• A younger male relative (nephew / brother) invites the protagonist to embrace life while they still can.
  • Both men must see their own graves before they change their ways. The Ghost of Christmas Yet to Come reveals this to Scrooge. Van Orton actually ends up in a grave.

At the precipice, we change

Like The Day The Earth Stood Still, The Game hangs on a bleak but accurate appraisal of human nature: we only make meaningful change at the brink of destruction.

Of course, Van Orton doesn’t see any need to change. He believes he has everything of value in western society – money, power and possessions.

He uses these to build an emotional fortress, keeping out affection and intimacy. The film explains this through his father’s suicide when Van Orton was just a boy.

Robbed of love and security, Van Orton grows into an emotionally stunted man-child who hoards the trappings of wealth while shutting out the things that can cause him pain (other people).

So, perhaps you can’t have everything, after all – there’s always a trade off. This is the dark truism behind capitalism: extravagant wealth, however much we like to believe it’s ‘self made’, typically relies on the exploitation of others.

This surprisingly ascetic message is never far from art and culture. Oscar Wilde’s narcissistic Dorian Gray similarly wins eternal youth but sacrifices his soul.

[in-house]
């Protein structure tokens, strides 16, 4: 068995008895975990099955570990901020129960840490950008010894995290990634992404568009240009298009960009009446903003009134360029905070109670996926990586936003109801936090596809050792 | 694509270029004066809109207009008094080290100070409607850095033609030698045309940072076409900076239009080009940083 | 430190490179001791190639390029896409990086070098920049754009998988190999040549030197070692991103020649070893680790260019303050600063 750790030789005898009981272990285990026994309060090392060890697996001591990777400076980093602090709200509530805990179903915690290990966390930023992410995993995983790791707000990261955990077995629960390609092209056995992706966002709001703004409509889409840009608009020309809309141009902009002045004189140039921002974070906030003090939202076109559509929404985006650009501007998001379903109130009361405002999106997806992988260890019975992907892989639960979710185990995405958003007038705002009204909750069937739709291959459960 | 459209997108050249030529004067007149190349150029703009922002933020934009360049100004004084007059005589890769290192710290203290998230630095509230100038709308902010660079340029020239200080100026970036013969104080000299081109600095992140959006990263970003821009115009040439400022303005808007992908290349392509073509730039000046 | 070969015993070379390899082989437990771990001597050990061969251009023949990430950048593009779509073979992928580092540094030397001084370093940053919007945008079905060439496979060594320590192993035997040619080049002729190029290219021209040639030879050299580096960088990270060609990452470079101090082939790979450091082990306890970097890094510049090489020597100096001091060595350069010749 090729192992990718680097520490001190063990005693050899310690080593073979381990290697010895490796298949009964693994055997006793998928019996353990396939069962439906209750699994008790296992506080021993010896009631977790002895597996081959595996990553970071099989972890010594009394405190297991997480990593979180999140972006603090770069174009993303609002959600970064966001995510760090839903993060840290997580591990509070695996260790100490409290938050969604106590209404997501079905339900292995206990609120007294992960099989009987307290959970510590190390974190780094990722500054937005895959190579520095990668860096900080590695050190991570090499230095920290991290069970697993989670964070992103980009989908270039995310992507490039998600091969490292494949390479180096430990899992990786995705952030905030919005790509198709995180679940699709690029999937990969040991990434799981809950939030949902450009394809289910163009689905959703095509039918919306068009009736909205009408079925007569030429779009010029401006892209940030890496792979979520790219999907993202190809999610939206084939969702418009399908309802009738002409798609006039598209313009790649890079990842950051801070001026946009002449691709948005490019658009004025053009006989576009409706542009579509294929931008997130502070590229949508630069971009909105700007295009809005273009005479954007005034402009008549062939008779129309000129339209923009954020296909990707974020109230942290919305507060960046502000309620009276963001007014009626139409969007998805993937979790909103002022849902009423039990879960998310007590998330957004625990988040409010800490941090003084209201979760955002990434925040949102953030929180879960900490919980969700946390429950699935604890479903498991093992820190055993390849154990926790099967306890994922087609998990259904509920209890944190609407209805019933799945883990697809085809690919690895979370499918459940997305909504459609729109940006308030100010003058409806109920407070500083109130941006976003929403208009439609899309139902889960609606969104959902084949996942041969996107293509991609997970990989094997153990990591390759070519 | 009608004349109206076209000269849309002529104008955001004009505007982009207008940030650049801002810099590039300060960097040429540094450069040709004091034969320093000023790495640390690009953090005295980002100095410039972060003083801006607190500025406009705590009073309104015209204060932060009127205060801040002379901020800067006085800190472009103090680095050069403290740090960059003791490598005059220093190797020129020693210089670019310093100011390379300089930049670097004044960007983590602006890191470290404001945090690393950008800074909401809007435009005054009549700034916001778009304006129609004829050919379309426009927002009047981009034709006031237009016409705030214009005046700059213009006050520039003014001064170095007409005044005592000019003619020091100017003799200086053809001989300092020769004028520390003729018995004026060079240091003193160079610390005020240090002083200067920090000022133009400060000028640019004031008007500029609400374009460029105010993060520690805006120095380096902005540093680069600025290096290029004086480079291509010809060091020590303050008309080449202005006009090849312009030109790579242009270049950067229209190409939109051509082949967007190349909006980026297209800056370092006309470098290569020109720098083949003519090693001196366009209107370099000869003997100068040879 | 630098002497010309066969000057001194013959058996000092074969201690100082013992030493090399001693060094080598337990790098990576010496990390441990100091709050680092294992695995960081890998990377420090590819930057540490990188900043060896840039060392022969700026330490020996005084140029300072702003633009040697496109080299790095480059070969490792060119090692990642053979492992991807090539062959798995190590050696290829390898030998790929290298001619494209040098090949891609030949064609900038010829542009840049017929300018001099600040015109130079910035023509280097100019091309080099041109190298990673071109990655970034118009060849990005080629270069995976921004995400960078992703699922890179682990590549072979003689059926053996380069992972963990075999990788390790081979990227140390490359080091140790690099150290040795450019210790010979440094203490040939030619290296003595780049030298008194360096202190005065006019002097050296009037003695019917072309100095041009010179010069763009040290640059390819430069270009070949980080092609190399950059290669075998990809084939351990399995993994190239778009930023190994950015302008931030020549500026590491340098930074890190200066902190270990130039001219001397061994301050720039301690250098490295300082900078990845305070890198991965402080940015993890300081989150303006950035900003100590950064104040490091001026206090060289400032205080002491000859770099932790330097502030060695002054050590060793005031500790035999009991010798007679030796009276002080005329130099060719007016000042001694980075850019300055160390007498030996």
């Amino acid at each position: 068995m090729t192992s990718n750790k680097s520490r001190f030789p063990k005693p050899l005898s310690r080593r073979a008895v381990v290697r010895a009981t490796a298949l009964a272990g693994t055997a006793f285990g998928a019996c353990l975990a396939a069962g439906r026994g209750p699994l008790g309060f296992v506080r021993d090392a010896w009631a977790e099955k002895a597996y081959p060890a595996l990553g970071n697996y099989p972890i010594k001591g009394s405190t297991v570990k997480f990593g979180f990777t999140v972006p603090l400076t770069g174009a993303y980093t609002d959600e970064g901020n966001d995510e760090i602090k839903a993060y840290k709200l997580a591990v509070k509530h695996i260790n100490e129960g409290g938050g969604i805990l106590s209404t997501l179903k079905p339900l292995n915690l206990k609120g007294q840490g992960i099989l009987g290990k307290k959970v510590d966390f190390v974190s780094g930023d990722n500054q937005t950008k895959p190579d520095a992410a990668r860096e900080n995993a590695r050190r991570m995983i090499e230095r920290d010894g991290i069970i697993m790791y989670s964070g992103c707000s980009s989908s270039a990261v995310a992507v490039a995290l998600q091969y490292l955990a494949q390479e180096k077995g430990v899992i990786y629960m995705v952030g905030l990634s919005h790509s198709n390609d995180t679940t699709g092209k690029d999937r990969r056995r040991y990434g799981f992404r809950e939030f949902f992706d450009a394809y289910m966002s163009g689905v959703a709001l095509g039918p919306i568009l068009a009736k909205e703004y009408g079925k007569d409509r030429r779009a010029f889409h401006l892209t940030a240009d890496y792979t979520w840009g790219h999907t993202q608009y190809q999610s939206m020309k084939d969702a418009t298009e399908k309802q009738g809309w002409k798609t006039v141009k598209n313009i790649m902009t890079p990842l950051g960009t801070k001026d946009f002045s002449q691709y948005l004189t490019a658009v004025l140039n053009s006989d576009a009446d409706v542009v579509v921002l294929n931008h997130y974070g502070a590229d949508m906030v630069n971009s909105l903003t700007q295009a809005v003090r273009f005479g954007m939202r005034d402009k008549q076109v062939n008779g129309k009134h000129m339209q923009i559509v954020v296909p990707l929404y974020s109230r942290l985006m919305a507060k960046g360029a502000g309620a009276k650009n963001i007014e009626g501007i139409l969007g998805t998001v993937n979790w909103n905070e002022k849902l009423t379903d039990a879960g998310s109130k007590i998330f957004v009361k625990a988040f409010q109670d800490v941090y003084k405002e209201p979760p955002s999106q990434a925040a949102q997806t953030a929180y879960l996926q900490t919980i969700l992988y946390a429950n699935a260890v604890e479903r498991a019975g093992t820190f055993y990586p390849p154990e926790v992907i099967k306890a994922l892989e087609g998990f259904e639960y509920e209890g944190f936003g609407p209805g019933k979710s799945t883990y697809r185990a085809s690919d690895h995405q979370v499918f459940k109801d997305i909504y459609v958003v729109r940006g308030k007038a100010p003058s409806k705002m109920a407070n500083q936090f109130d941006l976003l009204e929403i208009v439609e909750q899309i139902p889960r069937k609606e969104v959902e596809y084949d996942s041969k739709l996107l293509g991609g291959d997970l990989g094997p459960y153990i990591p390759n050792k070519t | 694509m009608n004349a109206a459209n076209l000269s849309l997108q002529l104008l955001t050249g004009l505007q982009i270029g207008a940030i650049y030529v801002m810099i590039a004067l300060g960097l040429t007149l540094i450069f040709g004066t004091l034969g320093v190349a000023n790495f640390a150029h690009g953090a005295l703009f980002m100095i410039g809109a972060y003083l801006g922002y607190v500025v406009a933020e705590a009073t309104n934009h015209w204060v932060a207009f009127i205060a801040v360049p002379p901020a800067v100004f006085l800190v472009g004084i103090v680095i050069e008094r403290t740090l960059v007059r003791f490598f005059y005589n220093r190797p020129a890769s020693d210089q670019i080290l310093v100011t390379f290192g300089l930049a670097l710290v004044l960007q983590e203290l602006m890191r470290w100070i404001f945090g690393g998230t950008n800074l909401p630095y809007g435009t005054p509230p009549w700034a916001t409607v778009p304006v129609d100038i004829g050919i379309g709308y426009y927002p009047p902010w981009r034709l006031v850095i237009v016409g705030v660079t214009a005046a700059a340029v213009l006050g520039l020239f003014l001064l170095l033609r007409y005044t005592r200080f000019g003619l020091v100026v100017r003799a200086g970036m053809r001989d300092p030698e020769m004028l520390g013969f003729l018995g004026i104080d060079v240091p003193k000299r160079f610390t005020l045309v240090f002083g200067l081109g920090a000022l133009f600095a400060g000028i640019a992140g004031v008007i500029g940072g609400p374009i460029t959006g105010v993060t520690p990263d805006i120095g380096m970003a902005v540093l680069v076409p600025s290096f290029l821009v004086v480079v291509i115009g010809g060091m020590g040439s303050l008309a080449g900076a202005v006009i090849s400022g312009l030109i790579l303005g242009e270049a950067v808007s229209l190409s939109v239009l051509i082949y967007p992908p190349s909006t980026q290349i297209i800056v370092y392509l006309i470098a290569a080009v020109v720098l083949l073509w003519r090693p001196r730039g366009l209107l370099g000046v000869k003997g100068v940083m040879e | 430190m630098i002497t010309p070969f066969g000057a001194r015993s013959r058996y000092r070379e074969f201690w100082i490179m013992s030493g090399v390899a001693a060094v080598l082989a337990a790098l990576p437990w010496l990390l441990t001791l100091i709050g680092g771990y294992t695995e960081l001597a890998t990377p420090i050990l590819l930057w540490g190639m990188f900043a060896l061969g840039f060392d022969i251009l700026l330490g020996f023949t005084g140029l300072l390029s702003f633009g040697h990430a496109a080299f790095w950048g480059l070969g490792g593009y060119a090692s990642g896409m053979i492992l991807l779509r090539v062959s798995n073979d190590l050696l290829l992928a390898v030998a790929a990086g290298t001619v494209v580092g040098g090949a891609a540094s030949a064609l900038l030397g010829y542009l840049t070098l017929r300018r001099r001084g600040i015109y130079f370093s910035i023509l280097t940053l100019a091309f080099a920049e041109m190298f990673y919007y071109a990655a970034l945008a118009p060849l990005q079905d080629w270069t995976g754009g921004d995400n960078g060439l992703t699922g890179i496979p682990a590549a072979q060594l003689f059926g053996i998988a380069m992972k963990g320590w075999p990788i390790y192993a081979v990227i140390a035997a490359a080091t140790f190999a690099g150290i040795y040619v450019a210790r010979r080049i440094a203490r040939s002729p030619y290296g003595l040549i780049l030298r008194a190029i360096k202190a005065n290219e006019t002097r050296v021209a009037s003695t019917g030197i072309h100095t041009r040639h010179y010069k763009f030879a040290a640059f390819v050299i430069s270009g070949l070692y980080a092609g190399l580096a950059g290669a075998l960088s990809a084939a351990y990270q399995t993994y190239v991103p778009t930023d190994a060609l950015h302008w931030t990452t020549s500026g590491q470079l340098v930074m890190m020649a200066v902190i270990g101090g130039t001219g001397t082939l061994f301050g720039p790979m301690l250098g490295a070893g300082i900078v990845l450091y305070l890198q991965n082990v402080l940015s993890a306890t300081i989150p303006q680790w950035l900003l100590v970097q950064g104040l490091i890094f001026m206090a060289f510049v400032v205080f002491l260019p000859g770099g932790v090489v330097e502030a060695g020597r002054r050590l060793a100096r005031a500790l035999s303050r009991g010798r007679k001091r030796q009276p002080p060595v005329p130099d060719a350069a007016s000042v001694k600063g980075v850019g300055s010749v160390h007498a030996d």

Like Gray, each dollar Van Orton locks away strips away a bit of his humanity until the only thing left is the robot-like businessman.

Van Orton, like Scrooge, gets a second chance, to see the things he truly lacks (and needs).

In The Game, Van Orton can be seen as a completion of Michael Douglas’ Wall Street character, Gordon Gecko. Gecko ditched morals for money. Van Orton grows up and gets a second chance.

Rich man’s redemption

The issue with the Scrooge archetype in modern storytelling is that it’s the kind of redemption reserved for the very wealthy.

The man (or woman) who has everything must face losing it all to discover what’s truly important: love.

Back in the real world, try living on love alone and see how far it gets you.

Still, this is a message with deep roots in western religious thought.

The Bible, for instance, has short shrift for rich men’s chances in heaven. Meanwhile, blessed be the poor – spiritually, anyway. [A similar theme plays out in Charlie and the Chocolate Factory]

The Game follows through on this moral motif. And Van Orton is undeniably rescued and redeemed by his experiences.


There’s the possibility that the whole game is just that – a game. It’s a play (or pun) on ‘what do you get the man who has everything?’

Conrad never explicitly says the game is meant to save Van Orton’s life or make him a better person – that may just be a happy coincidence.

We also never find out how much the game costs, but we know it’s a bonkers sum. It has to be, given whole quarters of the city are in on the ruse.

If Van Orton is cursed by wealth, he’s also saved by it, because the game is something only the very rich can afford.

As a film, The Game is fascinating for its redemptive, even romantic message: we can all love and be loved (a common ending in cinema).

It’s a thrilling psychological action movie crammed with puzzles and illusion. And yet, there’s the very real possibility that we’ve just watched a very rich guy have an unforgettable birthday.

The game is the ultimate gift money can’t buy. Unless you’re loaded.

The Game (1997), directed by David Fincher

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Picture credit: Adam